We all pay tribute and follow some individual, group, ideal, or law. It could be a ruler or a boss, a parent, teacher, a religious leader, or a celebrity. It could be a nation or political party. It could even be that we follow ourselves, obeying our narcissistic thirst and being a law to ourselves to a fault.
I was reminded of the point on allegiances yesterday as I reflected on the Joint Chiefs of Staff Chairman Mark Milley’s remarks at the opening of the new National Museum of the United States Army on Veterans Day this week. General Milley’s statements took on even greater significance against the backdrop of great political turmoil in our country. In his speech he said,
“We are unique among armies, we are unique among militaries. We do not take an oath to a king or queen, or tyrant or dictator, we do not take an oath to an individual. No, we do not take an oath to a country, a tribe or a religion.”
General Milley went on to say,
“We take an oath to the Constitution, and every soldier that is represented in this museum—every sailor, airman, marine, coastguard—each of us protects and defends that document, regardless of personal price.” (You can find the video of General Milley’s remarks here).
Regardless of our political party differences as a populace, and regardless of our views of warfare, I would hope we who are Americans would all esteem General Milley’s principled stance. For his part, he and his fellow soldiers follow the democratic ideals laid out in the Constitution to a fault. In fact, he went so far as to say the US military as a whole is unique among militaries in this regard.
I recalled the general’s words today as I read the account of Daniel and the lions’ den in Daniel 6 during my morning devotions. The various high officials of the empire ruled by Darius the Mede were jealous of the superior standing Daniel was gaining in the kingdom and wanted to destroy him. But the only fault they could find with him was that he followed God’s Law given to Moses and the prophets before him to a fault:
“Then the high officials and the satraps sought to find a ground for complaint against Daniel with regard to the kingdom, but they could find no ground for complaint or any fault, because he was faithful, and no error or fault was found in him. Then these men said, ‘We shall not find any ground for complaint against this Daniel unless we find it in connection with the law of his God’” (Daniel 6:4-5; ESV).
What follows is well known. They tricked the king into making a law that everyone in his kingdom must bow the knee and make a petition and prayer to no God or person for thirty days other than King Darius. If they did not obey the king’s decree, they would be thrown into the lions’ den to be devoured. The king signed the law, which could not be revoked.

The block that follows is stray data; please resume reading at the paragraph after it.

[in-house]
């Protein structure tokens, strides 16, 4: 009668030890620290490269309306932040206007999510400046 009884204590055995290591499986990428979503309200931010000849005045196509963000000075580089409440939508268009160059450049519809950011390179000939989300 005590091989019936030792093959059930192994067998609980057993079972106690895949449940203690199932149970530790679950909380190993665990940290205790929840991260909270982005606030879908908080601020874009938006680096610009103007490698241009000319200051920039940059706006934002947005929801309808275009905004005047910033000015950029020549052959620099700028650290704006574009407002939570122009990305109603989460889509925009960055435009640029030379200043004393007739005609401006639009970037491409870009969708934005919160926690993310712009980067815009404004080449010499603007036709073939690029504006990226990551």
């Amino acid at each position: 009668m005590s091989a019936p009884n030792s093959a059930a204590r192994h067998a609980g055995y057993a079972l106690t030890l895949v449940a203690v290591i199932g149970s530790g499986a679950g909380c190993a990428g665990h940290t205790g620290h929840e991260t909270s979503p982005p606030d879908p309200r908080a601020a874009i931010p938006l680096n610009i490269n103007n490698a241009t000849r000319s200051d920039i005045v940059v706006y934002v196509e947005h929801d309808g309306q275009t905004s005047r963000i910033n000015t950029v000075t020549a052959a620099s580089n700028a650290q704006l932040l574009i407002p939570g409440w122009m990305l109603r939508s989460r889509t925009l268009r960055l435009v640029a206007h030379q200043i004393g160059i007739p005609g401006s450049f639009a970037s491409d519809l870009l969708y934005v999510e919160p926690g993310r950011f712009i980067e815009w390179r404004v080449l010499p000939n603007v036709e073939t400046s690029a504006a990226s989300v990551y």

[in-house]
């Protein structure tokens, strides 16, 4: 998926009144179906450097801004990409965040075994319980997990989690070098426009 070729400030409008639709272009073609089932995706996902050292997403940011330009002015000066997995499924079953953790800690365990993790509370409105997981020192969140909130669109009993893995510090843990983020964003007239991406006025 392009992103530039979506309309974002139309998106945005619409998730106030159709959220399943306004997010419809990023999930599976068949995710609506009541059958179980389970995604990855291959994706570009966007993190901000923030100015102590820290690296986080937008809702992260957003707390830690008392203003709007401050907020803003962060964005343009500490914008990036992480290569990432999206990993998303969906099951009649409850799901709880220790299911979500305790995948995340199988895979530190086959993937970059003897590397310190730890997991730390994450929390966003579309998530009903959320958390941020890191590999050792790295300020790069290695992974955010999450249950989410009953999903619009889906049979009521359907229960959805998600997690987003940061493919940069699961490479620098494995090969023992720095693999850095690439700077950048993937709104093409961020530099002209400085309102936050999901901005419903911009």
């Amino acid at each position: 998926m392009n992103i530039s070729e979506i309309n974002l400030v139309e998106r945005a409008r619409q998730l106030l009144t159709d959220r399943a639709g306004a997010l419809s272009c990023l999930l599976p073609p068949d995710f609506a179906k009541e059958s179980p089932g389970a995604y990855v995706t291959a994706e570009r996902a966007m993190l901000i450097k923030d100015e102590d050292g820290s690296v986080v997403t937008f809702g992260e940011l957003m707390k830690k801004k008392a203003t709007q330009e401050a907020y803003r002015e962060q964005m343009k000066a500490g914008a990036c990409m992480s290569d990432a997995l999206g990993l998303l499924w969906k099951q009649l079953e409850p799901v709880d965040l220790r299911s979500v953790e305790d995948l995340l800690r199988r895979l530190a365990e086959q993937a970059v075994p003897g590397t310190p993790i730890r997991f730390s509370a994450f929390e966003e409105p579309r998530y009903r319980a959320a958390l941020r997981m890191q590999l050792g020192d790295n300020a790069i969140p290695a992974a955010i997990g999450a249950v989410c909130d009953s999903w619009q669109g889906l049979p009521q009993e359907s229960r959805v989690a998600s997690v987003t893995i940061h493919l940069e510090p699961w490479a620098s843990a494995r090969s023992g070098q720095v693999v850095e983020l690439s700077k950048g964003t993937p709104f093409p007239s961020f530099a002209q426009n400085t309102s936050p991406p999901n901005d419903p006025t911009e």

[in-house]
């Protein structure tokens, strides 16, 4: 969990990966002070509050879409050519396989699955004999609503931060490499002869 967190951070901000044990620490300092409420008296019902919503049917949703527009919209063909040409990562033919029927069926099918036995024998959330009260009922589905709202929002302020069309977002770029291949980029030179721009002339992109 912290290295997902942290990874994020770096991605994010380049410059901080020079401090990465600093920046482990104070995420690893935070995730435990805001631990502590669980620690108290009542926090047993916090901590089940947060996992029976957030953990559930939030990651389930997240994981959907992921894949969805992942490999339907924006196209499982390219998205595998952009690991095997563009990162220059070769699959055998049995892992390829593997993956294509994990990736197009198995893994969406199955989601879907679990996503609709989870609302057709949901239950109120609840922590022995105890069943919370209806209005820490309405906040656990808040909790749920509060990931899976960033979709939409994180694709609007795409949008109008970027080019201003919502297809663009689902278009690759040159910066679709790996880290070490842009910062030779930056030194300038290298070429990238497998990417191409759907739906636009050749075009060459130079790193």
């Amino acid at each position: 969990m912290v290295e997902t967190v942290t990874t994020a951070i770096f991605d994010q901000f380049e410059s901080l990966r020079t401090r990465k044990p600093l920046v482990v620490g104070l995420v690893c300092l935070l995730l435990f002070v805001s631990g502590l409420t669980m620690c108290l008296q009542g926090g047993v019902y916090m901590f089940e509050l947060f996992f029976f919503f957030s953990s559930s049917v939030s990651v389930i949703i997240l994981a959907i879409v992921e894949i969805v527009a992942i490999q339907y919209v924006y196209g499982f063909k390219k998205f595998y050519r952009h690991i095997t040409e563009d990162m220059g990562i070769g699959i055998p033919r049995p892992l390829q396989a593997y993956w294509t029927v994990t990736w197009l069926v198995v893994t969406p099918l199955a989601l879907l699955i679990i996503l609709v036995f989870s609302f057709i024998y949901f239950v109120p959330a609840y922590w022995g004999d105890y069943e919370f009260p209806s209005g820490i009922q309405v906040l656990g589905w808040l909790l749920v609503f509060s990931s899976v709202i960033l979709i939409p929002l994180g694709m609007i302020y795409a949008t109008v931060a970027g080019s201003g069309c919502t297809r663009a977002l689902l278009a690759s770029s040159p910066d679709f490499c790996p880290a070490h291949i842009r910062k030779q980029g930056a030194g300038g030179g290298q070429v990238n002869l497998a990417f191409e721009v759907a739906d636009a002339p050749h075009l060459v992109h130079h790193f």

These royal officials knew that they now had Daniel trapped. He would not budge from adhering to his principled stance. They would be able to find fault with him for following God’s Law to a fault:
“When Daniel knew that the document had been signed, he went to his house where he had windows in his upper chamber open toward Jerusalem. He got down on his knees three times a day and prayed and gave thanks before his God, as he had done previously” (Daniel 6:10; ESV).
The officials informed King Darius that Daniel disobeyed the king’s order. The king was himself trapped, since he could not revoke the decree he had signed, according to the law of the land. So he was forced to consent to have Daniel thrown into the lions’ den. The story has a happy ending for Daniel in that God delivered him from the lions. Regardless, though, Daniel had demonstrated that he would not budge from adhering to God’s Law regardless of personal cost or price.
It is refreshing when you find that the only fault someone has is to follow a lofty ideal to a fault and “regardless of personal price,” to quote again from General Milley’s speech. Daniel followed God’s Law, not ultimately King Darius, not his own Jewish nation’s religion, which had been corrupted and which led to exile for Daniel and his people, nor Daniel’s own law of self-preservation.
Who or what do we who claim to follow Christ Jesus adhere to even to a fault? Are we unique among the general populace that above all else we adhere to Jesus’ word and law of his kingdom disclosed in the Gospels in the New Testament? Or do we adhere to following a king or queen, a political or religious leader, celebrity, or even ourselves? What do people around us find fault with us for? May it be that we follow Jesus and his law—and no other law or leader—to a fault “regardless of personal price.”